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Estonia looks to Finland to fast-track Rail Baltica project

Estonia is pinning its hopes on comments made by Transport Minister Anne Berner, who said that Finland is considering a stake in the Rail Baltica project.

Juna tulee tunnelista esiin
Some time in the future an express train between Helsinki and Tallinn could go on to connect Finland to central Europe. Image: Sweco

Planning for a rail link between Estonia and central Europe began in the 1990s but so far not a single tree has been felled. Now Estonia hopes that Finland’s potential participation in the cross-continental rail link will help speed up the process.

Finland’s southern neighbour is pinning its hopes on comments made at the end of November by Transport and Communications Minister Anne Berner, who said that Finland is considering a stake in the Rail Baltica project.

As a follow-up, Berner met in Tallinn last Monday with Baltic States and Polish Rail Baltica experts to discuss details of the venture.

"We are currently looking into the possibility and manner of Finland’s involvement. Our willingness to join is strong, so I do think that joining is likely," Berner told Yle.

Baltic States have long nurtured the hope that Finland would hop aboard the rail project. Berner said that Finland has always been interested and noted that the time has come to adopt a more active role.

"Rail Baltica will open up for Finland a new and interesting transportation route into central Europe. Our business sector above all will benefit from this. The railway is also an interesting subject for the Finnish construction sector," Berner added.

The Rail Baltica link will stretch for about 1,000 kilometres and is expected to run from Tallinn via Pärnu to Riga in Latvia, through to Kaunas in Lithuania and finally on to Warsaw in Poland, from where it will have access to Europe’s wider rail network.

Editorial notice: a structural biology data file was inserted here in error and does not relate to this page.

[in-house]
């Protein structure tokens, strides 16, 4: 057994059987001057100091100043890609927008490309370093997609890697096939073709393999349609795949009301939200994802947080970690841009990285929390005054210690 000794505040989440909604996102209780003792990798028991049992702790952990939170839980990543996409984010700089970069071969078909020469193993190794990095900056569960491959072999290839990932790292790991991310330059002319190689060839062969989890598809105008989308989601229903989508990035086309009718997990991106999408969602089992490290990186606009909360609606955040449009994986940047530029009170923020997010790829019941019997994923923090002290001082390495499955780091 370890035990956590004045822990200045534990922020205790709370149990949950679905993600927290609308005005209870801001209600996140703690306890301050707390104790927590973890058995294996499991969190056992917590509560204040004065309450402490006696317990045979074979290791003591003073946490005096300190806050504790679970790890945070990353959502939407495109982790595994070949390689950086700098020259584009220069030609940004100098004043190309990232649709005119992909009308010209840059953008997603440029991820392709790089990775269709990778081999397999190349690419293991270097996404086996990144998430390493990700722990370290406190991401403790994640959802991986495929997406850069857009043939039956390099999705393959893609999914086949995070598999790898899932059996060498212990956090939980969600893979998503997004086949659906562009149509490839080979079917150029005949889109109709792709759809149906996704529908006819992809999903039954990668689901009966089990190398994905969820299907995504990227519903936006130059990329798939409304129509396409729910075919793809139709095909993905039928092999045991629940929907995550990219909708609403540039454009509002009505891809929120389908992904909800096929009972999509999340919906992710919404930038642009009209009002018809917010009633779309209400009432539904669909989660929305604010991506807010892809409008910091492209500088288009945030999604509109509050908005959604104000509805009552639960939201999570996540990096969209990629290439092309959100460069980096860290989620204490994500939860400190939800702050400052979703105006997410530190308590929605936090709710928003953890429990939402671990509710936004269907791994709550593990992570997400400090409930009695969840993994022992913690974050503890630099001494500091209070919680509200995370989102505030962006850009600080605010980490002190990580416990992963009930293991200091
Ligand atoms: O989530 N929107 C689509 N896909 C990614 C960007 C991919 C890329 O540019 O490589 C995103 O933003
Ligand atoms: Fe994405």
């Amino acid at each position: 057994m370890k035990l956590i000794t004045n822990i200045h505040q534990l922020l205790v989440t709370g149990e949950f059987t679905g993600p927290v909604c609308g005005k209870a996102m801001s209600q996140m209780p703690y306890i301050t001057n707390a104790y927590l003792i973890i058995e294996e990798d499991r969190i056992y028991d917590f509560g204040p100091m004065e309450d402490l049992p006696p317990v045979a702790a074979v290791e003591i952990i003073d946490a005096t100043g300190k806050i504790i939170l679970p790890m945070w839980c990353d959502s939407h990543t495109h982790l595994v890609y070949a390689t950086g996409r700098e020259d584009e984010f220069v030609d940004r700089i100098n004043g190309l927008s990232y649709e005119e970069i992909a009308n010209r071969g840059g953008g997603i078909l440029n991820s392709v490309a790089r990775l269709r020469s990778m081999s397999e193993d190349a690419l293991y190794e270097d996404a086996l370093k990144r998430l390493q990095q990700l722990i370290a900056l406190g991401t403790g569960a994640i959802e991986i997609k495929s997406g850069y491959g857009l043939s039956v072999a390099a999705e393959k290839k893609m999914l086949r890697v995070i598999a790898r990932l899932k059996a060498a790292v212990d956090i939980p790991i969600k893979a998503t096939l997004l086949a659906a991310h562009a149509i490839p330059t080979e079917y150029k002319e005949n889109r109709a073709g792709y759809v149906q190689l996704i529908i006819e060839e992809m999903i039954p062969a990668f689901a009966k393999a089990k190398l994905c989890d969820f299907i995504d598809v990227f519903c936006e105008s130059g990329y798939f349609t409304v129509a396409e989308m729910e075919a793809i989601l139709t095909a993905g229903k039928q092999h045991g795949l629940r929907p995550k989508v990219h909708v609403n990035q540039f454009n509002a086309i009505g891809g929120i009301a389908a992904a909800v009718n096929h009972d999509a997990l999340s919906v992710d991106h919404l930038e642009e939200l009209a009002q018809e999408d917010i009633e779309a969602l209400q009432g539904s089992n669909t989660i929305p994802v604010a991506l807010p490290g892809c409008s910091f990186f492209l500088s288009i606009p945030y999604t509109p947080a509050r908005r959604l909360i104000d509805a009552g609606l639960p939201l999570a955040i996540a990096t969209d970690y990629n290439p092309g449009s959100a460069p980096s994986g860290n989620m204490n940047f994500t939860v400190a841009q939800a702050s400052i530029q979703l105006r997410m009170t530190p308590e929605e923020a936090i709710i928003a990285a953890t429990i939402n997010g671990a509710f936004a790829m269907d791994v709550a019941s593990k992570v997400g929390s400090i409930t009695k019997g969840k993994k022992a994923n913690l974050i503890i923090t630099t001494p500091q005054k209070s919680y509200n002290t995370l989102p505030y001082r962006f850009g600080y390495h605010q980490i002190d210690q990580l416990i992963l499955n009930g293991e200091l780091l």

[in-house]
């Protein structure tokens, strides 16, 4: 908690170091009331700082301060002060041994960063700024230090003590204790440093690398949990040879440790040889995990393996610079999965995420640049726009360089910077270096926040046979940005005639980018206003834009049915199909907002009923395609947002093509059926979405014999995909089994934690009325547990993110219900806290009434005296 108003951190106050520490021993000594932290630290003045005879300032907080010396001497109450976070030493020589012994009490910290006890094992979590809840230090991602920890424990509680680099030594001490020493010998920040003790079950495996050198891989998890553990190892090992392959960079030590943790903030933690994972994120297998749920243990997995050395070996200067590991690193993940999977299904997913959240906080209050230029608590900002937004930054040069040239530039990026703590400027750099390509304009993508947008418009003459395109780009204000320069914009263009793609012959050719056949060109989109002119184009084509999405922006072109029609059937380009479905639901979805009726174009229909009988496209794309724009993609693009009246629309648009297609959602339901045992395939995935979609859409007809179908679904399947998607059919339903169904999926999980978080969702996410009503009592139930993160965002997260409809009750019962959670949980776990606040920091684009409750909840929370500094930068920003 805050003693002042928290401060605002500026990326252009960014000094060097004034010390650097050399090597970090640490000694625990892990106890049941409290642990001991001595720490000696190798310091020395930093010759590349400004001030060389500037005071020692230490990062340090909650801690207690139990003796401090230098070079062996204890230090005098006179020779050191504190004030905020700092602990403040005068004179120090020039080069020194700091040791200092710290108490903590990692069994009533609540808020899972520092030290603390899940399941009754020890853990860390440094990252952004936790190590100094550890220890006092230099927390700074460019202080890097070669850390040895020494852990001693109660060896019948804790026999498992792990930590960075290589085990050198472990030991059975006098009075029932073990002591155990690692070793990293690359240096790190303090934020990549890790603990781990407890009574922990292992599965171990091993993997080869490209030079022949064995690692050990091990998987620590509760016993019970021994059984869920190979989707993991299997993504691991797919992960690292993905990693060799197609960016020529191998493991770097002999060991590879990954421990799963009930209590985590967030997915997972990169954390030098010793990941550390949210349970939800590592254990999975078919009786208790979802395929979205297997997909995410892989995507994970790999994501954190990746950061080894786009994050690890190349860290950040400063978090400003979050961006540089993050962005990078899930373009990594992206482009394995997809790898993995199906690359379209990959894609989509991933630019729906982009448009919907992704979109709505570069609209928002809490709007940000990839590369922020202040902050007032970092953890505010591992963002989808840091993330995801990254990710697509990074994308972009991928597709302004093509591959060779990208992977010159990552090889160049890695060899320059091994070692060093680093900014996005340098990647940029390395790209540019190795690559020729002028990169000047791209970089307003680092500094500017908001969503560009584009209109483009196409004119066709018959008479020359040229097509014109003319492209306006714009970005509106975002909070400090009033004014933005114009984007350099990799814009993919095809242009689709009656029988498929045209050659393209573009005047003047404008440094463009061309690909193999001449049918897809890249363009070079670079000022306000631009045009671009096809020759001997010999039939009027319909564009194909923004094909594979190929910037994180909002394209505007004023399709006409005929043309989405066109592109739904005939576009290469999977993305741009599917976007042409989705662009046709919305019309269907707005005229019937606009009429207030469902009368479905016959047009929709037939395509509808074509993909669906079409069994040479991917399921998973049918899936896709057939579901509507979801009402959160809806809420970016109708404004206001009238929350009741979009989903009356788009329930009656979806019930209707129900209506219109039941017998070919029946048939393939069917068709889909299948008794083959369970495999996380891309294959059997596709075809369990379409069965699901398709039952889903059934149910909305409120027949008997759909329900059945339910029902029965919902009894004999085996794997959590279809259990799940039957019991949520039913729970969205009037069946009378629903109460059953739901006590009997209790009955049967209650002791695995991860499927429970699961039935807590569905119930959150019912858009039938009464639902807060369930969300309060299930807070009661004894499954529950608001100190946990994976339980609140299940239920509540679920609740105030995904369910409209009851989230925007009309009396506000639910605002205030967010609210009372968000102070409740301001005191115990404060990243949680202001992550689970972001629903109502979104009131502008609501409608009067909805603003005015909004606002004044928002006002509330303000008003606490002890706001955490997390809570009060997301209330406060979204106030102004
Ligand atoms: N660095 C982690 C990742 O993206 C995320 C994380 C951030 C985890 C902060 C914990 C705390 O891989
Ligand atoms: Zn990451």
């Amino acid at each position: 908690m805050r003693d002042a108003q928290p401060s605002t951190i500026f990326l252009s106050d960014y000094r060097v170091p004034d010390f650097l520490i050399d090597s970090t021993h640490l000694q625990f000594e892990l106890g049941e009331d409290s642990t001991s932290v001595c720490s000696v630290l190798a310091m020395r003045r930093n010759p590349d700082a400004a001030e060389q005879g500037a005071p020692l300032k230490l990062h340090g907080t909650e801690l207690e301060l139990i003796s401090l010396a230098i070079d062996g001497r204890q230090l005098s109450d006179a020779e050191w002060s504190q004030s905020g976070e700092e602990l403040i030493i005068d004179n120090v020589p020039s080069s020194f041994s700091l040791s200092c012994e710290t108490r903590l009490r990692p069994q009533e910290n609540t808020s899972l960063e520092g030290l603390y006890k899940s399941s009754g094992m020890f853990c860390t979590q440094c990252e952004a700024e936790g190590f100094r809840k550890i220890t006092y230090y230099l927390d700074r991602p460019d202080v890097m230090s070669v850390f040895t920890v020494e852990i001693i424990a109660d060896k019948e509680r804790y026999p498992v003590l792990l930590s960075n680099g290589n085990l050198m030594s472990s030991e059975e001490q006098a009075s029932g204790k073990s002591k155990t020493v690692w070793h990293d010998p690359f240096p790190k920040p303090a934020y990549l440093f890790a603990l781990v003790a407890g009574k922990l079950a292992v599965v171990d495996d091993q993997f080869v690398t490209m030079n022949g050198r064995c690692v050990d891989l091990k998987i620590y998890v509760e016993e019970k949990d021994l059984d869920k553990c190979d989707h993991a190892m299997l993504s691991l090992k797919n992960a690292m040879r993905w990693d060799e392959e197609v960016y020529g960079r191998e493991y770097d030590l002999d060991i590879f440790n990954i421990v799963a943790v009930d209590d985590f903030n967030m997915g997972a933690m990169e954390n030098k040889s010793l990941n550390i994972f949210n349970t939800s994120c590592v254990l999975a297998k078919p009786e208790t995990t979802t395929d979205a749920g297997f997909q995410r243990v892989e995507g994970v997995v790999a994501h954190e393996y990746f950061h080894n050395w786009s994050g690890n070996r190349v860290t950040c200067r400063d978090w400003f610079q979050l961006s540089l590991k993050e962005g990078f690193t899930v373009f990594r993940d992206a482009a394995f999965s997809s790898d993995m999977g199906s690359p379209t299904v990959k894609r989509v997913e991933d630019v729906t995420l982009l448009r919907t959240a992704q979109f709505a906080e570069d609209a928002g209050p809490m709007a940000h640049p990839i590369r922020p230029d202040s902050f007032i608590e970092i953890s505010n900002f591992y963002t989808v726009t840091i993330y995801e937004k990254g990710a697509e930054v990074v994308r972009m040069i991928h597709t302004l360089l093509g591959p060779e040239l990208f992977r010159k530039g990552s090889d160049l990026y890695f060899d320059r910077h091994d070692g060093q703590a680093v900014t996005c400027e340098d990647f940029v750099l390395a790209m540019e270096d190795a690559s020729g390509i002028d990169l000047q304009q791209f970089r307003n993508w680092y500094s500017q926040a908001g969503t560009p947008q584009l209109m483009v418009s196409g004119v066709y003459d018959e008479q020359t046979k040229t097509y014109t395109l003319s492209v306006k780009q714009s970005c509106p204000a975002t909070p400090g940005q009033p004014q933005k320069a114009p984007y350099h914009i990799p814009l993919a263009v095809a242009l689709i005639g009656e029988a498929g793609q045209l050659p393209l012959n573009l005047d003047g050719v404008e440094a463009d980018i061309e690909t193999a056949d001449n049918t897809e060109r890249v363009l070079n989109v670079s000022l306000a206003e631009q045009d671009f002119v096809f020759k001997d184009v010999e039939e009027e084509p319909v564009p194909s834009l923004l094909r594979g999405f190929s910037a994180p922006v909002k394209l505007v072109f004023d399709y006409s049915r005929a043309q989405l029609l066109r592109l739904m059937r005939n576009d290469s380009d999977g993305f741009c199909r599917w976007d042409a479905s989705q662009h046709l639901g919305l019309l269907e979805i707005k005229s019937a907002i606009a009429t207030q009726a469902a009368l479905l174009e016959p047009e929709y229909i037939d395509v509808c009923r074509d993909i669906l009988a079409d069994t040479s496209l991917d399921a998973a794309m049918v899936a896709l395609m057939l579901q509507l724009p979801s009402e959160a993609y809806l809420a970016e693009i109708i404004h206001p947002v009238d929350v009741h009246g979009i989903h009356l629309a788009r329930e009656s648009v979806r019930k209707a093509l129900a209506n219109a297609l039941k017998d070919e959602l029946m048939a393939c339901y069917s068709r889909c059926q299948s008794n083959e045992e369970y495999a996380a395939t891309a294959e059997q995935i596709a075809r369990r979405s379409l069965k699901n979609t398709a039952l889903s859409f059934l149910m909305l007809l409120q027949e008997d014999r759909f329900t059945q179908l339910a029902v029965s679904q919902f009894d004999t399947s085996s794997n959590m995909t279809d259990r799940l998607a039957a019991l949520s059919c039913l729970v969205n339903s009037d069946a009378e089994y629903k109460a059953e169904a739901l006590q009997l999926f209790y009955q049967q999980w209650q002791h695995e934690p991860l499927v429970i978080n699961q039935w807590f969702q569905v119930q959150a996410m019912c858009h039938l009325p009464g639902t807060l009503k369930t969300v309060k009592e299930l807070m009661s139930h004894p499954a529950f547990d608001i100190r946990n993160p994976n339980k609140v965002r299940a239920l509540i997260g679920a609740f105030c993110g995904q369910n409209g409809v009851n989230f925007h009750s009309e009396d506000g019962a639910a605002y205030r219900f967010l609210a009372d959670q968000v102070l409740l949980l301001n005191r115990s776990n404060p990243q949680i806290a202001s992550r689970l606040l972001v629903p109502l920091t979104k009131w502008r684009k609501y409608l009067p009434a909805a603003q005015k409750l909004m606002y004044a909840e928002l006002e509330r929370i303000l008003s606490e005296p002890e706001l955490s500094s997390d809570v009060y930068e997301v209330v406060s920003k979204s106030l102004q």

The journey from Tallinn to Riga is expected to take roughly 90 minutes and four hours from Tallinn to Warsaw.

Rising opposition to project in Estonia

Estonians are however divided on the proposed rail connection. A recent poll shows dwindling support for the project, with opposition to the venture now at 40 percent. Activist Priit Humal described the enterprise as costly and economically unfeasible.

The total cost of the rail line has been estimated at more than six billion euros, with the European Union footing a maximum of 85 percent of the bill. Estonia would have to cough up some 300 million euros. Humal has noted however that maintenance would likely push that figure even higher.

Additionally, he said that tiny Estonia would not provide many users for the rail link. Meanwhile other opponents of the project are also concerned about its potential environmental impact, as it would traverse important forested areas and wetlands.

Grafiikkaa.
A Helsinki-Tallinn tunnel would give Finland land access to central Europe. Image: Helsingin kaupunki

Riia Sillave, head of the Rail Baltic firm in Estonia said that there has been enough research and analysis to confirm the profitability of the rail connection. She estimated that in the future, about five million passengers would use the line annually and it would be used to transport 16 million tons of goods.

Other estimates indicate that Rail Baltica would generate 16.2 billion euros for Baltic States by creating new jobs, shortening travel times between locations and improving travel safety.

Meanwhile the proposed route has already been locked in at the EU level and is not likely to change. On top of that an existing train connection between Tallinn and Pärnu was shut down after 90 years in operation to make way for the spanking new rail link.

From Helsinki-Tallinn tunnel to Rail Baltica

The Rail Baltica project has assumed new meaning for Finland given the progress of another undertaking headed by ex-Angry Birds impresario Peter Vesterbacka. That venture involves a rail tunnel under the Gulf of Finland connecting Helsinki and Tallinn.

"When the tunnel has been built it is clear that it will connect to Rail Baltica," Berner declared. Both Berner and Estonian Transport Minister Kadri Simson have said that work on Vesterbacka's undersea tunnel needs to continue.

Debate about the inter-city train quickened in December when Vesterbacka announced that the project had received a 100-million-euro investment from Dubai.

Berner has repeatedly said that only one tunnel will be constructed under the Gulf.

"When we talk about such a large-scale proposal, there can only be one project. Vesterbacka is very welcome to participate in the project and we are in constant dialogue on the matter," the minister said.

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